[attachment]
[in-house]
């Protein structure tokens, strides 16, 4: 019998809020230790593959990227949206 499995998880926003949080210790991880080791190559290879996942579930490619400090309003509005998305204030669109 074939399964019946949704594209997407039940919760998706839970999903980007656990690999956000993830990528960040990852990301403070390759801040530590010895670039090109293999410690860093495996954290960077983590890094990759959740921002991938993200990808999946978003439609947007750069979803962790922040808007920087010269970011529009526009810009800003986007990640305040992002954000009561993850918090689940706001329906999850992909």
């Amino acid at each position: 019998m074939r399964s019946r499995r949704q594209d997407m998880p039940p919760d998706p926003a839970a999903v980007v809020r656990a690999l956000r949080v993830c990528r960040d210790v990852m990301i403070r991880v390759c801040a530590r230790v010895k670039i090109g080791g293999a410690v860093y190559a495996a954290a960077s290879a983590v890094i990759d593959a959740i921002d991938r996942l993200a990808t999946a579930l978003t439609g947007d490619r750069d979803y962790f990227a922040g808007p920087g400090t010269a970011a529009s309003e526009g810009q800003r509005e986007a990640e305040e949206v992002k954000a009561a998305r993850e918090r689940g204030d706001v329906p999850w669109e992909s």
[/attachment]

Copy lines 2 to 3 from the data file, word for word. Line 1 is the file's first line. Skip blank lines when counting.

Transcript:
């Protein structure tokens, strides 16, 4: 019998809020230790593959990227949206 499995998880926003949080210790991880080791190559290879996942579930490619400090309003509005998305204030669109 074939399964019946949704594209997407039940919760998706839970999903980007656990690999956000993830990528960040990852990301403070390759801040530590010895670039090109293999410690860093495996954290960077983590890094990759959740921002991938993200990808999946978003439609947007750069979803962790922040808007920087010269970011529009526009810009800003986007990640305040992002954000009561993850918090689940706001329906999850992909």
């Amino acid at each position: 019998m074939r399964s019946r499995r949704q594209d997407m998880p039940p919760d998706p926003a839970a999903v980007v809020r656990a690999l956000r949080v993830c990528r960040d210790v990852m990301i403070r991880v390759c801040a530590r230790v010895k670039i090109g080791g293999a410690v860093y190559a495996a954290a960077s290879a983590v890094i990759d593959a959740i921002d991938r996942l993200a990808t999946a579930l978003t439609g947007d490619r750069d979803y962790f990227a922040g808007p920087g400090t010269a970011a529009s309003e526009g810009q800003r509005e986007a990640e305040e949206v992002k954000a009561a998305r993850e918090r689940g204030d706001v329906p999850w669109e992909s």